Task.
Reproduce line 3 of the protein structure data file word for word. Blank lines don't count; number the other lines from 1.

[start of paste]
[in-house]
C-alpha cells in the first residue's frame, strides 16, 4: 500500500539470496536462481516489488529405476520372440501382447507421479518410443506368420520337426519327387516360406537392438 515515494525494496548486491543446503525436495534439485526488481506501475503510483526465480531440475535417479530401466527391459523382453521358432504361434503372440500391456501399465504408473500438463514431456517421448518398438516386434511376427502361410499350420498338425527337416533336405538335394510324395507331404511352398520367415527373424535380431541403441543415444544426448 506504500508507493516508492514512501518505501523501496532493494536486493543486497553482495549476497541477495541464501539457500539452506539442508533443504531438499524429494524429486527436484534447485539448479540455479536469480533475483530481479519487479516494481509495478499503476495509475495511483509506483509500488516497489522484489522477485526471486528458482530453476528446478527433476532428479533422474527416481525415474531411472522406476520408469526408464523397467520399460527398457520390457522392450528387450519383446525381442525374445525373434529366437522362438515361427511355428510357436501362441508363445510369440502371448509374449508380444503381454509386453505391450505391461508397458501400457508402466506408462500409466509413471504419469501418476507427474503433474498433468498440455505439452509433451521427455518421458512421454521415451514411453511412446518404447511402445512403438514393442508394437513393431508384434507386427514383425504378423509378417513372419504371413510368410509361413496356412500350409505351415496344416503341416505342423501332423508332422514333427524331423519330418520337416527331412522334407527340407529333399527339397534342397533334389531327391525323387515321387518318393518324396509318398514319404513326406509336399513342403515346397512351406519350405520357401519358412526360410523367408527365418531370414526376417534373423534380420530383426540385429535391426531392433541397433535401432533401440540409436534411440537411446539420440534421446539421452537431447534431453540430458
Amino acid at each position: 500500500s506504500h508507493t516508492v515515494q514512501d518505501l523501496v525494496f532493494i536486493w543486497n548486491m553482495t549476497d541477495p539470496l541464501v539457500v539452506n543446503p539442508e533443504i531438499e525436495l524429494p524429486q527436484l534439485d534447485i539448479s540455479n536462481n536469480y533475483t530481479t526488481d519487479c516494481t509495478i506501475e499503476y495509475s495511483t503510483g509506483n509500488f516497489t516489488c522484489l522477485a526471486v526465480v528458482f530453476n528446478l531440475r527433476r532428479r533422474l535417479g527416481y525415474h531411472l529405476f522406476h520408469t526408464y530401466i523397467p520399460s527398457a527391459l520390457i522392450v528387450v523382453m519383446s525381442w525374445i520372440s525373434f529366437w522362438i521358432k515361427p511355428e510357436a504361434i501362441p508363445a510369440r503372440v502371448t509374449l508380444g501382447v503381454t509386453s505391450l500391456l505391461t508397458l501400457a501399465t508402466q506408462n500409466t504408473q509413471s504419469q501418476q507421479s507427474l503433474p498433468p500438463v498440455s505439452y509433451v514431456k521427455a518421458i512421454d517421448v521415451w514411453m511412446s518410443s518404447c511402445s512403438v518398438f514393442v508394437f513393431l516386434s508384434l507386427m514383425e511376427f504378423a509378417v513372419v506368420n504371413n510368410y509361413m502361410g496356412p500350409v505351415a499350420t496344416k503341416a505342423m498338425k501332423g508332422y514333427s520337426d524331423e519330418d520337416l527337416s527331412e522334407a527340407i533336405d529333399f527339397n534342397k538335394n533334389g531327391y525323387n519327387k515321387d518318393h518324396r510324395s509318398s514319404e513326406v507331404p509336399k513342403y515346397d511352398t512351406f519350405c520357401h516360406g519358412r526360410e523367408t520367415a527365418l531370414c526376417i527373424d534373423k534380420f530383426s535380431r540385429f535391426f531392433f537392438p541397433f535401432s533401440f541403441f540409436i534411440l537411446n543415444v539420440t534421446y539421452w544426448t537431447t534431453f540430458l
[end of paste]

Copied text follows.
Amino acid at each position: 500500500s506504500h508507493t516508492v515515494q514512501d518505501l523501496v525494496f532493494i536486493w543486497n548486491m553482495t549476497d541477495p539470496l541464501v539457500v539452506n543446503p539442508e533443504i531438499e525436495l524429494p524429486q527436484l534439485d534447485i539448479s540455479n536462481n536469480y533475483t530481479t526488481d519487479c516494481t509495478i506501475e499503476y495509475s495511483t503510483g509506483n509500488f516497489t516489488c522484489l522477485a526471486v526465480v528458482f530453476n528446478l531440475r527433476r532428479r533422474l535417479g527416481y525415474h531411472l529405476f522406476h520408469t526408464y530401466i523397467p520399460s527398457a527391459l520390457i522392450v528387450v523382453m519383446s525381442w525374445i520372440s525373434f529366437w522362438i521358432k515361427p511355428e510357436a504361434i501362441p508363445a510369440r503372440v502371448t509374449l508380444g501382447v503381454t509386453s505391450l500391456l505391461t508397458l501400457a501399465t508402466q506408462n500409466t504408473q509413471s504419469q501418476q507421479s507427474l503433474p498433468p500438463v498440455s505439452y509433451v514431456k521427455a518421458i512421454d517421448v521415451w514411453m511412446s518410443s518404447c511402445s512403438v518398438f514393442v508394437f513393431l516386434s508384434l507386427m514383425e511376427f504378423a509378417v513372419v506368420n504371413n510368410y509361413m502361410g496356412p500350409v505351415a499350420t496344416k503341416a505342423m498338425k501332423g508332422y514333427s520337426d524331423e519330418d520337416l527337416s527331412e522334407a527340407i533336405d529333399f527339397n534342397k538335394n533334389g531327391y525323387n519327387k515321387d518318393h518324396r510324395s509318398s514319404e513326406v507331404p509336399k513342403y515346397d511352398t512351406f519350405c520357401h516360406g519358412r526360410e523367408t520367415a527365418l531370414c526376417i527373424d534373423k534380420f530383426s535380431r540385429f535391426f531392433f537392438p541397433f535401432s533401440f541403441f540409436i534411440l537411446n543415444v539420440t534421446y539421452w544426448t537431447t534431453f540430458l